How To Treat Pet Heatstroke
If the unthinkable happens in your pet appears to be showing signs of heat stroke, immediately remove them from the hot area. The symptoms of heat stroke can progress rapidly, and it is important to start trying to lower the pet’s temperature as they are being transported to their veterinarian.
An initial rectal temperature should be taken in this information should be given to your vet. Offer the pet water if you can drink on its own. begin by wetting down the pet, start at the feet. Cool, wet towels can be placed under the forelimbs and in the groin area; try not to completely cover the pet, even with cool towels, as this can interfere with the convective heat exchange from the skin. Increased air movement with the fan can also be beneficial. Rectal temperature should be taken every five minutes during the cooling process and while the pet is being transported to the vet.
It is important to remember that using excessively cold water or cooling the pet too quickly so that their body temperature becomes too low can result in other life-threatening medical conditions. Once body temperature has reached 103°F, cooling measures should be discontinued to that the pet does not continue to lose heat. Even if your pet seems to recover, it is important that they still see a veterinarian as they can become dehydrated or have other complications.
|Doggie Paddle Safety by Jacqueline|
Living in the Sunshine state gives us plenty of access to lakes, rivers, canals, and the ocean. Many pet owners have pools as well. Water is everywhere. Many of you swim at home, take your pets for a walk on the beach or on the boat for an outing. Not all dogs know how to swim, but there are some that really enjoy the water whether chasing a ball or just swimming.
One of the most dangerous bodies of water for a dog is the family pool. Pools can be dangerous for pets not because our pets aren’t able to swim, but because they sometimes cannot find their way out. Steps can be hard to see from their perspective, because they cannot see the steps under the water. They may continue to paddle in one area where they fell in until they are exhausted and drown, even if the stairs are just a few feet away. To teach your dog how to get out of the pool, take them in and out of the pool several times. Help them to find the stairs until they can find it themselves.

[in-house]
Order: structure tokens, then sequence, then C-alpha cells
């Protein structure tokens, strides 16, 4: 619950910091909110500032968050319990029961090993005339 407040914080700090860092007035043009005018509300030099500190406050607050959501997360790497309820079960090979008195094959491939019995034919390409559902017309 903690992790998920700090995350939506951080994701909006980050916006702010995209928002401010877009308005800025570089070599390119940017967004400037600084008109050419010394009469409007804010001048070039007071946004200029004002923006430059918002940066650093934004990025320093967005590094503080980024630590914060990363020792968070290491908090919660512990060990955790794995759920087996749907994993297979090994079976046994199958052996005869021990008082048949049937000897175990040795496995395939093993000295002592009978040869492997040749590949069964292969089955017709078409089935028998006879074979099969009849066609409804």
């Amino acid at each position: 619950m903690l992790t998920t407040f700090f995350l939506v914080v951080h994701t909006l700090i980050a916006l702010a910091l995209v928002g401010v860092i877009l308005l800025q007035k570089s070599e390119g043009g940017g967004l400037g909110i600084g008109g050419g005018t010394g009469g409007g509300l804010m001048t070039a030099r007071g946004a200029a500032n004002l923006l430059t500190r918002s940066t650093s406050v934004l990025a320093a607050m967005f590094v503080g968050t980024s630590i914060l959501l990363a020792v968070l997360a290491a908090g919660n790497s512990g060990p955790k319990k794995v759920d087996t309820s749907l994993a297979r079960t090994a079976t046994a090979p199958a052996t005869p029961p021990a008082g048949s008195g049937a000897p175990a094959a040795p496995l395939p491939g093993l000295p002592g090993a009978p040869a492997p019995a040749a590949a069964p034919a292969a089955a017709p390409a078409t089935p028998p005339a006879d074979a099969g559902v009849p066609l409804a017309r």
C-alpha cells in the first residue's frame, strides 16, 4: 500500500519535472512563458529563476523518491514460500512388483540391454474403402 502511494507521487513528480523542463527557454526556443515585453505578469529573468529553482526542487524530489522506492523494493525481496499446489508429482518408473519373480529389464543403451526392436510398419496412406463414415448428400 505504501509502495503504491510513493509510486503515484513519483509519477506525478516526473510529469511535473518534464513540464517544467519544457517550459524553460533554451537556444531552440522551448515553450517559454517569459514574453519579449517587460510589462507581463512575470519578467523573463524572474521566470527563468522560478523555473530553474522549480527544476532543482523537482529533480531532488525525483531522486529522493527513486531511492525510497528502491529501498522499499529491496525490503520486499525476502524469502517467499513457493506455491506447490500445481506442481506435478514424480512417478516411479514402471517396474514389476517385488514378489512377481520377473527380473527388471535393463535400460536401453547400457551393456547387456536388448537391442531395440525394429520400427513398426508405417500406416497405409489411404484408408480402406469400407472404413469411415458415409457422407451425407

Generally, smaller dogs become tired quicker but really the size of the dog and the personal endurance are not all that we should take into account. Whether or not a dog drowns may depend on if they can keep them self afloat long enough to be rescued. Considering this, a life vest could save their lives. Life vests are a good investment for dogs that suffer from joint issues, or senior dogs that no longer have the stamina they used to. The dog life jacket gives enough support to allow them to enjoy the fun without over-exerting themselves. Any time your dog is near fast moving water, on a boat, or playing in the ocean, they should have a life vest on. Even Labrador Retrievers recognized as “strong water dogs” can get caught in a riptide, strong current, or fall overboard. Boat decks are slippery, especially for our furry friends’ paws. They can’t see turns coming like we can, thus can’t shift their body weight as fast, which then can cause them to fall over board. BoatUS offered this advice “Life jackets should be considered valuable flotation aids, not essential life-saving devices. A pet life jacket will help your dog stay above water until rescued. Once you get the dog alongside, the handle will help you either retrieve the animal or lead it around to an area where it can re-board the boat on its own.”
|Puddle Trouble by Jacqueline|
Our pets love going on adventures with us, whether it be on simple walk or hiking a state trail. While we love to adventure with our pets, we need to make sure our furry friend stays hydrated as well. Letting your animal drink from streams, creeks, rivers, lakes or even puddles can be potentially life threatening for them. There can be an overwhelming amount of bacteria in the water.
One of the common causes of diarrhea in dogs worldwide is Giardia, a common single-celled protozoan parasite. Giardia is transmitted by food and water contaminated with feces. Polluted water can contain other diseases as well, like Leptospirosis. This can cause liver and kidney damage for our pets and its zoonotic; meaning that people can catch the disease as well.
These diseases can all be avoided. If your pet becomes ill and you have noticed your dog drinking from a potentially polluted water source make sure to call your veterinarian immediately. To help prevent this from happening, try to invest in a collapsible dog dish, usually made of a pliable material for easy storage, so you can put it in a backpack or keep one in the car. Always carry fresh water with you on outings, remember, if you’re thirsty and hot, your furry friend will probably be thirsty and hot as well.